What Economic Security Looks Like and How to Get There

Page 1

What Economic Security Looks Like and How to Get There May 18, 2022

12–3 PM (eastern)


Acknowledgments This event would not have been possible without the generous support of the Ewing Marion Kauffman Foundation. The organizers are grateful for this support. We also thank Senator Casey and the other panelists for sharing their insights. Gatherings like this one reflect the work of many hands. We are grateful to Flo Alexander at the University of Michigan School of Social Work for her support in planning and communicating about this event, and to Chris Leiker in the Center for Social Development at the Brown School at Washington University for communications support and assistance in developing the program.

Photos by Liv Bruce on Unsplash.


What Economic Security Looks Like and How to Get There May 18, 2022 12–3PM (eastern)

In talking about the New Deal, President Franklin Delano Roosevelt painted a picture of what economic security should look like in America: “Liberty requires opportunity to make a living—a living decent according to the standard of the time, a living which gives man not only enough to live by, but something to live for.” Without this opportunity, he continued, “life was no longer free; liberty no longer real; men could no longer follow the pursuit of happiness.” This special event will feature strategies for ensuring that all Americans have adequate resources to “live by” and “something to live for.”


Agenda Introduction Proposals to reverse economic disadvantage typically fall into two camps: those designed to elevate income and others designed to cultivate a store of protective assets. But a broader perspective is emerging. Children from disadvantaged homes need policy solutions that simultaneously provide enough to survive the day and something to live for. 12:00

Sponsor Remarks Jennifer Kelly, Policy Director, Ewing Marion Kauffman Foundation

12:05

Framing Remarks Michael Sherraden, George Warren Brown Distinguished University Professor, Founding Director, Center for Social Development, Washington University in St. Louis

Charrette 1 The goal of the first charette is to provide the theoretical and empirical foundation for a premise: Winning the war on poverty requires policies that offer children and families enough to survive today, as well as something to live for—a future. Income-based strategies typically focus on the former and asset-based strategies on the latter. In this charrette, leading scholars will discuss both approaches and the tendency to view them as mutually exclusive. The charrette will conclude with a moderated discussion on why that tendency must change.

2

12:15

Moderator’s Introduction of Panelists Trina Shanks, Harold R. Johnson Collegiate Professor of Social Work, Director, School of Social Work Community Engagement, University of Michigan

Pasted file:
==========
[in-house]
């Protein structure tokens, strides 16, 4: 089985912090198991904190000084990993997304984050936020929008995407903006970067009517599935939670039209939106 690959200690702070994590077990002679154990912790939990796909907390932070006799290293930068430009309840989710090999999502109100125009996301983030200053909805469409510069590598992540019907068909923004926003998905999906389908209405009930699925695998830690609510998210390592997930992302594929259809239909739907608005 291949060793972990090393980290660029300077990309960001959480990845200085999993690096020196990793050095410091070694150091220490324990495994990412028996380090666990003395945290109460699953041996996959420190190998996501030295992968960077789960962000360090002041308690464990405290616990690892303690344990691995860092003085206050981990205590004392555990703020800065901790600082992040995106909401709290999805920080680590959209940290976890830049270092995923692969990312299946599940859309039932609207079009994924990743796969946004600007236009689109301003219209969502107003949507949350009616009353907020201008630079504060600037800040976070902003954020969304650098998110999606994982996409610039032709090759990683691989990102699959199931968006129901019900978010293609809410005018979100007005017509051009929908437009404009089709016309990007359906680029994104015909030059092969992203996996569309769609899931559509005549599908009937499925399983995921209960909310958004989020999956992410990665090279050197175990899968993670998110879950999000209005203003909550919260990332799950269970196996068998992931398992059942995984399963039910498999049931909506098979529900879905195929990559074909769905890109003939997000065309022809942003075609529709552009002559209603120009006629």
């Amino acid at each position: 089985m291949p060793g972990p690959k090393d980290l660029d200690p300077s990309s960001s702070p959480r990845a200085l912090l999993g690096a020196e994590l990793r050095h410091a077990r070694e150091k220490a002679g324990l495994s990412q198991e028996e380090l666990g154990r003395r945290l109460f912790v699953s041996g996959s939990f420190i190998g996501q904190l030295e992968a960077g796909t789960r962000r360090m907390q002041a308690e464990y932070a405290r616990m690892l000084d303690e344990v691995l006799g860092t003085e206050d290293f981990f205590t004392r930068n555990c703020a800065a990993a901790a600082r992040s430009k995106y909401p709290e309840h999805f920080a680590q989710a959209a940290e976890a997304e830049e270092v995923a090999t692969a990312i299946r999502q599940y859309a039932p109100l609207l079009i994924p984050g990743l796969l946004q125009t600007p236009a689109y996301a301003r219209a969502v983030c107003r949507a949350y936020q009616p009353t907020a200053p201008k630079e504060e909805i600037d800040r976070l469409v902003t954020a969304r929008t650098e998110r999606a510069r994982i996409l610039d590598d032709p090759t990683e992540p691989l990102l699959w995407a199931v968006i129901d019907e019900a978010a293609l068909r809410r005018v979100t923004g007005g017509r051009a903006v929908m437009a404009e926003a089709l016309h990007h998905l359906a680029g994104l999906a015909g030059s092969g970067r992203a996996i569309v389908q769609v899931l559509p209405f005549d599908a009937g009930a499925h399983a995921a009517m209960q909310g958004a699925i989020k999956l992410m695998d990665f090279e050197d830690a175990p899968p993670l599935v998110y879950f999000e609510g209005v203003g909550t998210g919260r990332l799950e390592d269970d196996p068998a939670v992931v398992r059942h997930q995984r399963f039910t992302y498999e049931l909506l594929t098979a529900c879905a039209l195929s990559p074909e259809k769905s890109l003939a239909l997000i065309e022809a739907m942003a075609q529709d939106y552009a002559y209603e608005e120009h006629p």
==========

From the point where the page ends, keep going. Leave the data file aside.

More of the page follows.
12:25

The Income Perspective (Survive Today) Amy Castro, Assistant Professor of Social Policy and Practice, Founding Director, Center for Guaranteed Income Research, University of Pennsylvania

12:35

The Asset Perspective (Something to Live For) William Elliott III, Professor of Social Work, Founding Director, Center on Assets, Education, and Inclusion, University of Michigan

12:45

Five Freedoms, a Policy Proposal Bob Casey, U.S. Senator for Pennsylvania

12:55

Changing the Narrative Tom Shapiro, Pokross Professor of Law and Social Policy, Brandeis University

1:05

Q&A

1:35

Intermission

What Economic Security Looks Like and How to Get There


Charrette 2 The goal of the second charette is to move from explaining why a combined approach is needed to an understanding of how income and asset policies can be integrated to win the war on poverty and deliver on the American dream. Each presenter will discuss experiences in integrating these policies as part of a larger strategy for fighting poverty and delivering on the American dream. In a moderated discussion, they will consider how integration can be accomplished at the state and national levels, offering specific policy solutions. 1:40

Moderator’s Introduction of Panelists Debra-Ellen Glickstein, Executive Director, NYC Kids RISE

1:50

Remarks by Bill Zavarello, Policy Consultant and Advocate

2:00

Remarks by Signe-Mary McKernan, Vice President, Labor, Human Services, and Population, and Codirector, Opportunity and Ownership Initiative, Urban Institute

2:10

Remarks by Connie Evans, President and CEO, Association for Enterprise Opportunity

2:20

Q&A

2:50

Wrap Up Michael Sherraden, George Warren Brown Distinguished University Professor, Founding Director, Center for Social Development, Washington University in St. Louis

Sponsors Ewing Marion Kauffman Foundation kauffman.org [f] @kauffmanfdn [t] @KauffmanFDN

University of Michigan School of Social Work ssw.umich.edu [f] @universityofmichigan.schoolofsocialwork [t] @UMSocialWork

Grand Challenges for Social Work Network to Reduce Extreme Economic Inequality grandchallengesforsocialwork.org/reduce-extreme-economic-inequality [f] @ExtremeEconomicInequality [t] @GCSW_economic

Center for Social Development, Brown School, Washington University in St. Louis csd.wustl.edu [f] @csdwustl [t] @csdwustl

Institute for Economic and Racial Equity, Brandeis University heller.brandeis.edu/iere [t] @IERE_Heller

May 18, 2022 3


#EconinEd